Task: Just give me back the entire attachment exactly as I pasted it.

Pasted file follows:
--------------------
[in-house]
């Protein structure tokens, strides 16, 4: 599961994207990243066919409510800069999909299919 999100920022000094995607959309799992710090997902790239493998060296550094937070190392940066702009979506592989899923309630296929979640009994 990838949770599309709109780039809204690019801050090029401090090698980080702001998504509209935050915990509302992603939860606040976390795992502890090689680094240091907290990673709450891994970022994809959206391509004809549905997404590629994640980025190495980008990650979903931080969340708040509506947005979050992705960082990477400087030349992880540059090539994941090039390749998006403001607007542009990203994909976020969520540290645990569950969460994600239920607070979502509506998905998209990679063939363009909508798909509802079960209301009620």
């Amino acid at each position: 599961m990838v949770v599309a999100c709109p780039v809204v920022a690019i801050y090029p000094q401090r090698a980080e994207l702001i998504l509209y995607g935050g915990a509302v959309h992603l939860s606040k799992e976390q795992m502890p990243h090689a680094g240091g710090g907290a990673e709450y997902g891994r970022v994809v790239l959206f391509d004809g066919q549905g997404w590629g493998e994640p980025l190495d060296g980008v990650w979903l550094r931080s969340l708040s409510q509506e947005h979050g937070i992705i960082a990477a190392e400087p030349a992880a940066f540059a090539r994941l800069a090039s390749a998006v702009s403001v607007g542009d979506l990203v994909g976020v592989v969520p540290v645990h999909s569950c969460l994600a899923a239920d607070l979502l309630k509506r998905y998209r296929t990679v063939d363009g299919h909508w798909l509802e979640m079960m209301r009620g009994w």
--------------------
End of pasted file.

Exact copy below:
[in-house]
């Protein structure tokens, strides 16, 4: 599961994207990243066919409510800069999909299919 999100920022000094995607959309799992710090997902790239493998060296550094937070190392940066702009979506592989899923309630296929979640009994 990838949770599309709109780039809204690019801050090029401090090698980080702001998504509209935050915990509302992603939860606040976390795992502890090689680094240091907290990673709450891994970022994809959206391509004809549905997404590629994640980025190495980008990650979903931080969340708040509506947005979050992705960082990477400087030349992880540059090539994941090039390749998006403001607007542009990203994909976020969520540290645990569950969460994600239920607070979502509506998905998209990679063939363009909508798909509802079960209301009620």
């Amino acid at each position: 599961m990838v949770v599309a999100c709109p780039v809204v920022a690019i801050y090029p000094q401090r090698a980080e994207l702001i998504l509209y995607g935050g915990a509302v959309h992603l939860s606040k799992e976390q795992m502890p990243h090689a680094g240091g710090g907290a990673e709450y997902g891994r970022v994809v790239l959206f391509d004809g066919q549905g997404w590629g493998e994640p980025l190495d060296g980008v990650w979903l550094r931080s969340l708040s409510q509506e947005h979050g937070i992705i960082a990477a190392e400087p030349a992880a940066f540059a090539r994941l800069a090039s390749a998006v702009s403001v607007g542009d979506l990203v994909g976020v592989v969520p540290v645990h999909s569950c969460l994600a899923a239920d607070l979502l309630k509506r998905y998209r296929t990679v063939d363009g299919h909508w798909l509802e979640m079960m209301r009620g009994w």